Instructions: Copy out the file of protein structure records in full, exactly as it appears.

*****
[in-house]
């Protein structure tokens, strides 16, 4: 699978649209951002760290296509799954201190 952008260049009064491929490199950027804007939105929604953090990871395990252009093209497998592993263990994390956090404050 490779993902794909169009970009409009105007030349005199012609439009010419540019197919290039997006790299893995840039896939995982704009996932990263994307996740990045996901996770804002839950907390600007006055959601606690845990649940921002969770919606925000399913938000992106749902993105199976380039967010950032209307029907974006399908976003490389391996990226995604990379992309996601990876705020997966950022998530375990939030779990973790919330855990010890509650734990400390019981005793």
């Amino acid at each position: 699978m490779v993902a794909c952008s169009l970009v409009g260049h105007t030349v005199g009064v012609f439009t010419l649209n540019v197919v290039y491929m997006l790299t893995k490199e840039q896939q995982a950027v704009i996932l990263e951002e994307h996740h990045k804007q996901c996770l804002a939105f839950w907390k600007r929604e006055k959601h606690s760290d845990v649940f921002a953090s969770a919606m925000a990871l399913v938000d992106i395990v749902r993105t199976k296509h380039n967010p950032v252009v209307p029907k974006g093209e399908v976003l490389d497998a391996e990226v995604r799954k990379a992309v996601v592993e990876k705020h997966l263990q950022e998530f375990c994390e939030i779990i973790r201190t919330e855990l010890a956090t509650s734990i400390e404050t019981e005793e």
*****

[in-house]
């Protein structure tokens, strides 16, 4: 699978649209951002760290296509799954201190 952008260049009064491929490199950027804007939105929604953090990871395990252009093209497998592993263990994390956090404050 490779993902794909169009970009409009105007030349005199012609439009010419540019197919290039997006790299893995840039896939995982704009996932990263994307996740990045996901996770804002839950907390600007006055959601606690845990649940921002969770919606925000399913938000992106749902993105199976380039967010950032209307029907974006399908976003490389391996990226995604990379992309996601990876705020997966950022998530375990939030779990973790919330855990010890509650734990400390019981005793």
């Amino acid at each position: 699978m490779v993902a794909c952008s169009l970009v409009g260049h105007t030349v005199g009064v012609f439009t010419l649209n540019v197919v290039y491929m997006l790299t893995k490199e840039q896939q995982a950027v704009i996932l990263e951002e994307h996740h990045k804007q996901c996770l804002a939105f839950w907390k600007r929604e006055k959601h606690s760290d845990v649940f921002a953090s969770a919606m925000a990871l399913v938000d992106i395990v749902r993105t199976k296509h380039n967010p950032v252009v209307p029907k974006g093209e399908v976003l490389d497998a391996e990226v995604r799954k990379a992309v996601v592993e990876k705020h997966l263990q950022e998530f375990c994390e939030i779990i973790r201190t919330e855990l010890a956090t509650s734990i400390e404050t019981e005793e």